Spotlight: Vivé Griffith, Director of Outreach and Engagement
Updated: Dec 2, 2021
Writer and educator Vivé Griffith has been part of the Clemente community for nearly fifteen years. After serving as the Academic Director of Free Minds Austin from 2007-2016, Vivé was hired as the first Clemente Course in the Humanities Director of Outreach and Engagement. Get to know Vivé with our quick Q&A!
What motivated you to get involved with Clemente? Like so many people, I first learned about Clemente when I read founder Earl Shorris's essay in Harper's Magazine. I was a graduate student at the University of Cincinnati, and the article was included in a course packet I was teaching from in a freshman composition class. I like to say that I'm not sure whether the essay stuck with my students, but it ultimately changed my life.
A decade and another graduate degree later, I learned about a Clemente Course, Free Minds, being started at The University of Texas, where I worked as a writer. I asked to visit class, and I was awestruck by the engaged conversation in the room and the fierce intelligence and commitment of the students. I came home that night and knew I wanted to be involved. I had no idea that just a month later the program would be hiring its first staff position for an academic director and that I'd get the job. I ended up directing Free Minds for close to a decade.
Please share a favorite Clemente memory, or a favorite "fact" about the program that makes you proud to share your time and support!
It is so exciting to see how the humanities come alive through our students' engagement with them, and often in surprising ways. I have countless stories about this, but one of my first remains one of my favorites. In a philosophy class, we were reading Plato's Republic, all ten books over the unit. A student, Kellee, had a baby son in the childcare room who just wouldn't settle down, so she brought him into the classroom. While the class debated Socrates' controversial ideas about rearing children, Kellee walked the classroom in circles, nursing her son under a blanket. She never stopped participating in the conversation, arguing for the role of mothers while in the very act of being a mother. She was in direct dialogue with a 2400 year old book!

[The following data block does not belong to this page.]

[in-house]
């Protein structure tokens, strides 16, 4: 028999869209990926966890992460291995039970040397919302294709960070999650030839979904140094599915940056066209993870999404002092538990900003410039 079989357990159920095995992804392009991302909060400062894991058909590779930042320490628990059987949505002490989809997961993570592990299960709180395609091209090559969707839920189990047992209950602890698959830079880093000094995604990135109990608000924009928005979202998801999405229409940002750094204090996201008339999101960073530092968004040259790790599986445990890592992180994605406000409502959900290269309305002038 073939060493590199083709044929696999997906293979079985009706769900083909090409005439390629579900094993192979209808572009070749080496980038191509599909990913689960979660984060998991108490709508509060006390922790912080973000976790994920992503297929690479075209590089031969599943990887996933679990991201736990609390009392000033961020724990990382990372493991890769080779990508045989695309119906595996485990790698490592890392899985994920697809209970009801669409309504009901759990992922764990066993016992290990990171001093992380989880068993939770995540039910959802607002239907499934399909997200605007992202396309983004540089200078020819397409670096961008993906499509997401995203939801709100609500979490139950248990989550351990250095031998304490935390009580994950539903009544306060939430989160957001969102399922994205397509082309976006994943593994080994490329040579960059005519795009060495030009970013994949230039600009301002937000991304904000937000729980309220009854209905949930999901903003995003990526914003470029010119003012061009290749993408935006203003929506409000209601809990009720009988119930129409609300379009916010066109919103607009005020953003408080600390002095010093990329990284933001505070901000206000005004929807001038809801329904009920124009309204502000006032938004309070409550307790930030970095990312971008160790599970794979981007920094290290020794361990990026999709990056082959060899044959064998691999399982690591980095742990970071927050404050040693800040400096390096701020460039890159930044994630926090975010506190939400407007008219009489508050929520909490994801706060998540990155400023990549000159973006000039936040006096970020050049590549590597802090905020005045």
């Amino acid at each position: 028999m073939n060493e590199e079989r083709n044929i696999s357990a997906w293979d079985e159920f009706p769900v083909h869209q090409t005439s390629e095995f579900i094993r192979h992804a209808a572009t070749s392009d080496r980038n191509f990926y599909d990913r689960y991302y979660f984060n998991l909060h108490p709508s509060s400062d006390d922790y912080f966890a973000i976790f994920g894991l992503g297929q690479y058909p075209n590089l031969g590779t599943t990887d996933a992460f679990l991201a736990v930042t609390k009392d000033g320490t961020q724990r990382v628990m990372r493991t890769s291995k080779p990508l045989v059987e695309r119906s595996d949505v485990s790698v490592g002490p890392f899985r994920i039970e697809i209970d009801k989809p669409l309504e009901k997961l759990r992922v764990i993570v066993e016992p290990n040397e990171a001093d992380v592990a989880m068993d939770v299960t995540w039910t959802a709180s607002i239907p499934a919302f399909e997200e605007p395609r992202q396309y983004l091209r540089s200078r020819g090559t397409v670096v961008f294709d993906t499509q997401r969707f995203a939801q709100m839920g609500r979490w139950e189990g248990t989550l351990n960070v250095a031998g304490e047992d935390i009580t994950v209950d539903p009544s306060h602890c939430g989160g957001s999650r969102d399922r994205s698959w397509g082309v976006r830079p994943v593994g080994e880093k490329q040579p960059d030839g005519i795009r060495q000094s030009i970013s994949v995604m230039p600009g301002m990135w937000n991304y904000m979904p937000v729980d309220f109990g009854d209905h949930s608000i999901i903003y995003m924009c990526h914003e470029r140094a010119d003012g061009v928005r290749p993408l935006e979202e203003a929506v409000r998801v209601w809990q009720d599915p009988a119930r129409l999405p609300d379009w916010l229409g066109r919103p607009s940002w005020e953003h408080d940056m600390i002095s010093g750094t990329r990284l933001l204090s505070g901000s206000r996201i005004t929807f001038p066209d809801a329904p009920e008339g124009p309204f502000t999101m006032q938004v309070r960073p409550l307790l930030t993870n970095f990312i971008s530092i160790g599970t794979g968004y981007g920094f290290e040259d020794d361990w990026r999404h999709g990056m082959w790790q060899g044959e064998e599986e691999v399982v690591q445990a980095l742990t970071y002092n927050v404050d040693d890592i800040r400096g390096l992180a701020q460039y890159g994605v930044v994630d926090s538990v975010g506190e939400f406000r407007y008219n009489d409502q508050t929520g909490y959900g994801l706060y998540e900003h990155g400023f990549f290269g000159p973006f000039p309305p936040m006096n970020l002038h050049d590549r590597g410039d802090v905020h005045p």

What do you do outside of the Clemente universe—for work and for play? I write essays and poetry, keep a year-round vegetable garden, and take epically long walks. (I've walked parts of the Camino de Santiago pilgrimage trail four times.) In September 2020 I installed a poetry box on the curb of my house, and I put in a new poem every week for my neighbors to read as they walk by. It's been my favorite pandemic hobby of all. [You can subscribe to Vivé's poetry box newsletter here.]
What makes Clemente and the study of the humanities special to you?
At its heart, Clemente is about community. The texts become a way of knowing ourselves, knowing each other, and entering a conversation that's been going on throughout human history. How do we live a good life? What do we owe to each other? What is justice?
We so rarely get to step away from the frenzy of our modern life to ask these big questions, and Clemente offers the opportunity to do that in community with others. There's nothing quite like it. And we need more of it in the world.